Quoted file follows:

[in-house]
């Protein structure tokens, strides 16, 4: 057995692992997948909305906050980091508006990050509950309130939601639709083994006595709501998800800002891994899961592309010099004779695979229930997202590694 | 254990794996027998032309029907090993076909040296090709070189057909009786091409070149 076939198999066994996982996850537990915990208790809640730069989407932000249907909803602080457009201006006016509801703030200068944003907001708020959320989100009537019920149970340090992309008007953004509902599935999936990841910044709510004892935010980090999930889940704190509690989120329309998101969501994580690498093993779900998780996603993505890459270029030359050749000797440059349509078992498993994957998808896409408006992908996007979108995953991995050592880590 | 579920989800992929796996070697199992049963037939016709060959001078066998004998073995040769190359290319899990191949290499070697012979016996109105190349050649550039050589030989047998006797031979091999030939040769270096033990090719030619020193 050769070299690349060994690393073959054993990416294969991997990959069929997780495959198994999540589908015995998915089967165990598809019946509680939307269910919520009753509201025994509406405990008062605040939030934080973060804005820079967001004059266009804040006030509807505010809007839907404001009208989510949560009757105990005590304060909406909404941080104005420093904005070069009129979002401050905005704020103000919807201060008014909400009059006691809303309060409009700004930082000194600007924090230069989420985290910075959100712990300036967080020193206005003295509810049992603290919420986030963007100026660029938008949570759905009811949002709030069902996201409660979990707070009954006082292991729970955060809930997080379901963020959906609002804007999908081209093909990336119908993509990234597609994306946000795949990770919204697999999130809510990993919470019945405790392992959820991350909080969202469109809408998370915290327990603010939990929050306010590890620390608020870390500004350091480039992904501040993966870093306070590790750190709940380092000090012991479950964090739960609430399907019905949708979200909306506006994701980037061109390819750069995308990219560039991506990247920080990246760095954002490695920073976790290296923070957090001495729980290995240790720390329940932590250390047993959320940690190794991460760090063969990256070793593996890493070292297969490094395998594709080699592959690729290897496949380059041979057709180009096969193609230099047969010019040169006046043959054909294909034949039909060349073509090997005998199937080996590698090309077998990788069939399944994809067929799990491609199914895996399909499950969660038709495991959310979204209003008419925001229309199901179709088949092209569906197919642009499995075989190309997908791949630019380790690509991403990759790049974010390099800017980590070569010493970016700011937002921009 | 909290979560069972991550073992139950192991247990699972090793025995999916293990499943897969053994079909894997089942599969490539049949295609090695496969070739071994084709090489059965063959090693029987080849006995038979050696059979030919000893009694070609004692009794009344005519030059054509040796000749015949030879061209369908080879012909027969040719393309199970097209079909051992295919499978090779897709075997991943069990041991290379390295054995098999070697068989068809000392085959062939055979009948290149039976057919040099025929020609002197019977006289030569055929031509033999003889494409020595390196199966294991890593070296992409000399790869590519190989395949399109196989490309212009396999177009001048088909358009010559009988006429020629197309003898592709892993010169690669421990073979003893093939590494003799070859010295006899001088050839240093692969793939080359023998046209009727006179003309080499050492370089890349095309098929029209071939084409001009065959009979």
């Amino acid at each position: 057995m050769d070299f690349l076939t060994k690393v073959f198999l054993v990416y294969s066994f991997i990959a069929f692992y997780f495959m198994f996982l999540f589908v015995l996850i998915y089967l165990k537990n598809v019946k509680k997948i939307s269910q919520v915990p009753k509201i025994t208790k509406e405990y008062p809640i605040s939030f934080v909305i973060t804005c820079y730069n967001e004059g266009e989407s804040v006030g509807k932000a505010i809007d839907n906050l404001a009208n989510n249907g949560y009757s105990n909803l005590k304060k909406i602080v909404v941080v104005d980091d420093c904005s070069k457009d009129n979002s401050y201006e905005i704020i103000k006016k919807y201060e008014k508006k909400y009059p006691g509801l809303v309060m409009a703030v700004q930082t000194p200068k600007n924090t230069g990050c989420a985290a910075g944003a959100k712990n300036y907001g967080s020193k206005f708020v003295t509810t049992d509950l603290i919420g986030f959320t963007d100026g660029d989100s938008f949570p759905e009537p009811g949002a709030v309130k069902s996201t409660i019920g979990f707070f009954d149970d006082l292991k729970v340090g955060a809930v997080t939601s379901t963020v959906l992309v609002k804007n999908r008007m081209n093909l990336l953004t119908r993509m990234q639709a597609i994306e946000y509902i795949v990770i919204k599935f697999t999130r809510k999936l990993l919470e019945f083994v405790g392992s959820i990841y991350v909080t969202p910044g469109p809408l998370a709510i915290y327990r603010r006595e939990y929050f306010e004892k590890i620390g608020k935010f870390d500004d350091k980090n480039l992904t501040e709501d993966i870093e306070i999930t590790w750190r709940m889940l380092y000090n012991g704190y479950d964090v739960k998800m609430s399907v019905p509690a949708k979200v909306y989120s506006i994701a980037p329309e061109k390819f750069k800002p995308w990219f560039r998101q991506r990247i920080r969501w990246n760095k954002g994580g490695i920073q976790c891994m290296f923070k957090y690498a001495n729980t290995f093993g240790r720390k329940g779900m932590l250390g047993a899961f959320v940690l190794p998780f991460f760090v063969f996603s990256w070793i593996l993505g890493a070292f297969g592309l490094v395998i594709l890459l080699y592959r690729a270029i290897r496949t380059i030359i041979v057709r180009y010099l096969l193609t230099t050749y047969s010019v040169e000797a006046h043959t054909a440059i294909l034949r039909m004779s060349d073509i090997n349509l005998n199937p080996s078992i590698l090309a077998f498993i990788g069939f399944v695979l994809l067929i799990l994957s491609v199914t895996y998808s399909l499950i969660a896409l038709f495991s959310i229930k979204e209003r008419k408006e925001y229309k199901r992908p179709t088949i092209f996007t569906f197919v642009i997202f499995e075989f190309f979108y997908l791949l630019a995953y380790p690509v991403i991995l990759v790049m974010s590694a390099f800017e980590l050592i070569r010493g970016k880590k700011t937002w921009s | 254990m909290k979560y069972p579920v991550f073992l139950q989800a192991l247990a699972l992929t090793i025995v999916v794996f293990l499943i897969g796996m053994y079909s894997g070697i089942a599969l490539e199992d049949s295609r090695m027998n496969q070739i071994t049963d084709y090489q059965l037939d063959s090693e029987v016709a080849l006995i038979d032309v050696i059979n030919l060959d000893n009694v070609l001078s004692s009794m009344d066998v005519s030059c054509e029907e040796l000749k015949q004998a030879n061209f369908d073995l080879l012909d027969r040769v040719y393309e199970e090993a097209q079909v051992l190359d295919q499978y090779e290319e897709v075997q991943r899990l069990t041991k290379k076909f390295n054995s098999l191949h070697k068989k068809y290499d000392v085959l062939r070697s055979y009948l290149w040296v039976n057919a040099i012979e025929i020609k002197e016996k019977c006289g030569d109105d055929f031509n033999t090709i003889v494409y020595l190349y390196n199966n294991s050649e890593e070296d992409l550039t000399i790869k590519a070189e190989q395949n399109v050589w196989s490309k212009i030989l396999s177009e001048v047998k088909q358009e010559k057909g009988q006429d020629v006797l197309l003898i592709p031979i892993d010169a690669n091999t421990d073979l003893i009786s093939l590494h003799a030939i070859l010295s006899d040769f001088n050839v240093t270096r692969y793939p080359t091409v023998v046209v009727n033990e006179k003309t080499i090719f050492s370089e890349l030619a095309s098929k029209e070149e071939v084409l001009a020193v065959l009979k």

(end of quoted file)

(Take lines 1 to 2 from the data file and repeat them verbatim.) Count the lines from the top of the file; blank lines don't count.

[in-house]
């Protein structure tokens, strides 16, 4: 057995692992997948909305906050980091508006990050509950309130939601639709083994006595709501998800800002891994899961592309010099004779695979229930997202590694 | 254990794996027998032309029907090993076909040296090709070189057909009786091409070149 076939198999066994996982996850537990915990208790809640730069989407932000249907909803602080457009201006006016509801703030200068944003907001708020959320989100009537019920149970340090992309008007953004509902599935999936990841910044709510004892935010980090999930889940704190509690989120329309998101969501994580690498093993779900998780996603993505890459270029030359050749000797440059349509078992498993994957998808896409408006992908996007979108995953991995050592880590 | 579920989800992929796996070697199992049963037939016709060959001078066998004998073995040769190359290319899990191949290499070697012979016996109105190349050649550039050589030989047998006797031979091999030939040769270096033990090719030619020193 050769070299690349060994690393073959054993990416294969991997990959069929997780495959198994999540589908015995998915089967165990598809019946509680939307269910919520009753509201025994509406405990008062605040939030934080973060804005820079967001004059266009804040006030509807505010809007839907404001009208989510949560009757105990005590304060909406909404941080104005420093904005070069009129979002401050905005704020103000919807201060008014909400009059006691809303309060409009700004930082000194600007924090230069989420985290910075959100712990300036967080020193206005003295509810049992603290919420986030963007100026660029938008949570759905009811949002709030069902996201409660979990707070009954006082292991729970955060809930997080379901963020959906609002804007999908081209093909990336119908993509990234597609994306946000795949990770919204697999999130809510990993919470019945405790392992959820991350909080969202469109809408998370915290327990603010939990929050306010590890620390608020870390500004350091480039992904501040993966870093306070590790750190709940380092000090012991479950964090739960609430399907019905949708979200909306506006994701980037061109390819750069995308990219560039991506990247920080990246760095954002490695920073976790290296923070957090001495729980290995240790720390329940932590250390047993959320940690190794991460760090063969990256070793593996890493070292297969490094395998594709080699592959690729290897496949380059041979057709180009096969193609230099047969010019040169006046043959054909294909034949039909060349073509090997005998199937080996590698090309077998990788069939399944994809067929799990491609199914895996399909499950969660038709495991959310979204209003008419925001229309199901179709088949092209569906197919642009499995075989190309997908791949630019380790690509991403990759790049974010390099800017980590070569010493970016700011937002921009 | 909290979560069972991550073992139950192991247990699972090793025995999916293990499943897969053994079909894997089942599969490539049949295609090695496969070739071994084709090489059965063959090693029987080849006995038979050696059979030919000893009694070609004692009794009344005519030059054509040796000749015949030879061209369908080879012909027969040719393309199970097209079909051992295919499978090779897709075997991943069990041991290379390295054995098999070697068989068809000392085959062939055979009948290149039976057919040099025929020609002197019977006289030569055929031509033999003889494409020595390196199966294991890593070296992409000399790869590519190989395949399109196989490309212009396999177009001048088909358009010559009988006429020629197309003898592709892993010169690669421990073979003893093939590494003799070859010295006899001088050839240093692969793939080359023998046209009727006179003309080499050492370089890349095309098929029209071939084409001009065959009979």